Shikimic acid (SA) pathway is the common route used by bacteria, plants, fungi, algae, and certain Apicomplexa parasites for the biosynthesis of aromatic amino acids and other secondary metabolites. As this essential pathway is absent in mammals designing inhibitors against implied enzymes may lead to the development of antimicrobial and herbicidal agents harmless to humans. Shikimate dehydrogenase (SDH) is the fourth enzyme of the SA pathway. In this contribution, a series of SA amide derivatives were synthesised and evaluated for in vitro SDH inhibition and antibacterial activity against Escherichia coli. All tested compounds showed to be mixed type inhibitors; diamide derivatives displayed more inhibitory activity than synthesised monoamides. Among the evaluated compounds, molecules called 4a and 4b were the most active derivatives with IC50 588 and 589 µM, respectively. Molecular modelling studies suggested two different binding modes of monoamide and diamide derivatives to the SDH enzyme of E. coli.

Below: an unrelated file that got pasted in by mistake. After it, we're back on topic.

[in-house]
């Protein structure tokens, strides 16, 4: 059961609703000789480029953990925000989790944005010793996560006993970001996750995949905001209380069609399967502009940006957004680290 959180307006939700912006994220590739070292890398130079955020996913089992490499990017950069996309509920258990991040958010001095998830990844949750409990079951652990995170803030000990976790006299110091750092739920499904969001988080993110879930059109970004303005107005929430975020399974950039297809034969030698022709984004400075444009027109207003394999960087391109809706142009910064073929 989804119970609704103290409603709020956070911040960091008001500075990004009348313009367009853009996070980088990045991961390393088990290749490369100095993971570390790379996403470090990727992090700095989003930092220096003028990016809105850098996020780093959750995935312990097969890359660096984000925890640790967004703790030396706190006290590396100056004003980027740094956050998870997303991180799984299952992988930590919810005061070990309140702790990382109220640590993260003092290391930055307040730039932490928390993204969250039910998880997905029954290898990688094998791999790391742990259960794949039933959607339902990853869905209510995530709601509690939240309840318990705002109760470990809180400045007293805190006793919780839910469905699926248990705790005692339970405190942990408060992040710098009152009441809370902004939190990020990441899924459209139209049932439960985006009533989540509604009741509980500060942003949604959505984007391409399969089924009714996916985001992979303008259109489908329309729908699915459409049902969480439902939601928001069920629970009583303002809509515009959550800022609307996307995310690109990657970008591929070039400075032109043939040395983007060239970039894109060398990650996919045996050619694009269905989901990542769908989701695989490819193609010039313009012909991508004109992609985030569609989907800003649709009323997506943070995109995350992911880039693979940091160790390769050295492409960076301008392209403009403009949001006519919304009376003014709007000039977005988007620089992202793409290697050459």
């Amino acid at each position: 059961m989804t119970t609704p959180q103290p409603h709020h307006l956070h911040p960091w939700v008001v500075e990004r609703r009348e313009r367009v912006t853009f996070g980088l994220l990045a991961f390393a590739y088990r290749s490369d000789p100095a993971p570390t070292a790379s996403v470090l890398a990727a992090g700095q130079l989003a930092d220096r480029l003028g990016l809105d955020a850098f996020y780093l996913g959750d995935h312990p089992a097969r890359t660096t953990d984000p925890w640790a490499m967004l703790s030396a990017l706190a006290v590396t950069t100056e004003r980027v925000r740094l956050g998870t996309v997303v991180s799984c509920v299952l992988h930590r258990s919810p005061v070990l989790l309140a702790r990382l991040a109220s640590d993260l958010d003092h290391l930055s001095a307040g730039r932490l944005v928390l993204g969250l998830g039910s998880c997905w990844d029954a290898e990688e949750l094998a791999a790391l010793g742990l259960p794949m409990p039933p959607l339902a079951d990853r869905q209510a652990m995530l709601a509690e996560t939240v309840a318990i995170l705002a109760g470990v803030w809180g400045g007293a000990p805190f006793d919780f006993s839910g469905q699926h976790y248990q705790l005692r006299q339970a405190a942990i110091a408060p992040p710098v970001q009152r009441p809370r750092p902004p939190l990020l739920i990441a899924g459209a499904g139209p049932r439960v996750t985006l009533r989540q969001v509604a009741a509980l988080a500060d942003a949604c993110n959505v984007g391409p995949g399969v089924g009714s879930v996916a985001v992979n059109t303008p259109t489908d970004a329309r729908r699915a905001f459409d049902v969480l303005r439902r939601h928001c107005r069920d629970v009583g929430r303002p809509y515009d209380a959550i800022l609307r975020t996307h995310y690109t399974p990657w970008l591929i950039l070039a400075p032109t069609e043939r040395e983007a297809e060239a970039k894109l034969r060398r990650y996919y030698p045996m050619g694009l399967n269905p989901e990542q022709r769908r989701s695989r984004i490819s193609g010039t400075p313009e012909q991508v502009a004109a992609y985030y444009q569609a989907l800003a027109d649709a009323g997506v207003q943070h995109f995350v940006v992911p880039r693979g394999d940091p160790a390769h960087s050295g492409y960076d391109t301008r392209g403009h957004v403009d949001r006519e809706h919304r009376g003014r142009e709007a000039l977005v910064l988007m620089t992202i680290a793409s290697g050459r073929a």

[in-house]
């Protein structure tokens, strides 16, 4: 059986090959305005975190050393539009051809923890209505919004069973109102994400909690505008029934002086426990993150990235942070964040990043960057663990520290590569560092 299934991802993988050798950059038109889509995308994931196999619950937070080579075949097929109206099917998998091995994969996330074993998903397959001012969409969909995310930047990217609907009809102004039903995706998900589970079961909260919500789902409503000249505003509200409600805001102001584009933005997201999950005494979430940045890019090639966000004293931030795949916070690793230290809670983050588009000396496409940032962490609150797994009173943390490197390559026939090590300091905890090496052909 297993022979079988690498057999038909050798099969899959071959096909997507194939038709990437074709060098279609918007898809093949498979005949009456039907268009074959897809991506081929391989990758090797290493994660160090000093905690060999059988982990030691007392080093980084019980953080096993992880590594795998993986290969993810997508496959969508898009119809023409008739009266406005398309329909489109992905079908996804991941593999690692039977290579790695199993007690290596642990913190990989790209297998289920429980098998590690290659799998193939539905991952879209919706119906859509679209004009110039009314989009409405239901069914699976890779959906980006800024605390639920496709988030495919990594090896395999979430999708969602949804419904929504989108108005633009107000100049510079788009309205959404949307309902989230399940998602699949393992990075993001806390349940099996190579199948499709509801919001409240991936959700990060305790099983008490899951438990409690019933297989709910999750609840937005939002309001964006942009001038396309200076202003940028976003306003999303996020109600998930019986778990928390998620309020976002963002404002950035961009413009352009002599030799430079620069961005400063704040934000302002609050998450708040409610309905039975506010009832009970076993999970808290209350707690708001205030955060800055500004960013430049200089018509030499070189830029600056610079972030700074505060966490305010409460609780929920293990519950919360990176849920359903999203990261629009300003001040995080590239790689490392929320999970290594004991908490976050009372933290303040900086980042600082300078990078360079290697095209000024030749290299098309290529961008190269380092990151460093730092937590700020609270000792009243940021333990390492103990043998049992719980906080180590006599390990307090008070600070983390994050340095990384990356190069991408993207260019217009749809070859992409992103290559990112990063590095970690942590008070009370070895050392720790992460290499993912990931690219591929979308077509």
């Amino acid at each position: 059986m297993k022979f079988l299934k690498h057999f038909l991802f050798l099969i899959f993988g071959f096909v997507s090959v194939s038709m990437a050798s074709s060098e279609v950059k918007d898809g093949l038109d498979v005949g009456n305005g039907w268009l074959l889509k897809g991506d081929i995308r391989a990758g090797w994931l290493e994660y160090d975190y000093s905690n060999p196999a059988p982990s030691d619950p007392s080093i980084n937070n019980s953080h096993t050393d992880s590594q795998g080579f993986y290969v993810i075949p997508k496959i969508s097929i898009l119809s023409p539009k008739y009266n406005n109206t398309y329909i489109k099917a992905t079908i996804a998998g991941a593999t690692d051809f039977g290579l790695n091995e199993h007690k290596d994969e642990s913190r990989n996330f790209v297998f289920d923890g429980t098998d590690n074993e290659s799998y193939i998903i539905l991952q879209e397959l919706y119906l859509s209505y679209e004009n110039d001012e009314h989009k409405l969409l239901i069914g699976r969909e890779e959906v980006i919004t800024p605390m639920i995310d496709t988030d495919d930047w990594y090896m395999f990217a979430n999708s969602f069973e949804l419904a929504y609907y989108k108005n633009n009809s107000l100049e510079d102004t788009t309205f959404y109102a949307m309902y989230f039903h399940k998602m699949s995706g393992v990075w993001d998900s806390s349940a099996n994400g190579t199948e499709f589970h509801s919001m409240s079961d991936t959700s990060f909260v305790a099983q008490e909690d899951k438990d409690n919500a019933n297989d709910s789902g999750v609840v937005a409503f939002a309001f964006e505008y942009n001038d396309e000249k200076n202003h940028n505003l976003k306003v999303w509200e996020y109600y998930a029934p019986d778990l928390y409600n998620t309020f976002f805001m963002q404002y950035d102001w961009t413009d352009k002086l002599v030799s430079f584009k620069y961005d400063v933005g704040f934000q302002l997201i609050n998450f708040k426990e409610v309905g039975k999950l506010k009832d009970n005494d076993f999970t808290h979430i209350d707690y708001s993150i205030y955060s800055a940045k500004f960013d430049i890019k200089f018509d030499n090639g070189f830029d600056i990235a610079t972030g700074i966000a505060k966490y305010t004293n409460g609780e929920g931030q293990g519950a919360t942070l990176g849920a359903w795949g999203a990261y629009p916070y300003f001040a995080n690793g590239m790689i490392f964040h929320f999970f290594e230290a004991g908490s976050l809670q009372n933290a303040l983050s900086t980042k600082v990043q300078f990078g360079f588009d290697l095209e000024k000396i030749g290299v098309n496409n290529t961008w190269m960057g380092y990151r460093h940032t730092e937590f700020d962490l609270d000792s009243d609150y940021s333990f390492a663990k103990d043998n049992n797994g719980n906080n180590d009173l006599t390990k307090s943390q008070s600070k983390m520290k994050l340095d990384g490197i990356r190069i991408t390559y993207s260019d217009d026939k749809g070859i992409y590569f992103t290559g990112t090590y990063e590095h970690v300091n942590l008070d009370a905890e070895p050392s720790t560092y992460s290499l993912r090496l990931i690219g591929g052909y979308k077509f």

Keywords: Escherichia coli; Shikimate dehydrogenase; amide derivative synthesis; enzyme inhibition; molecular docking; shikimic acid.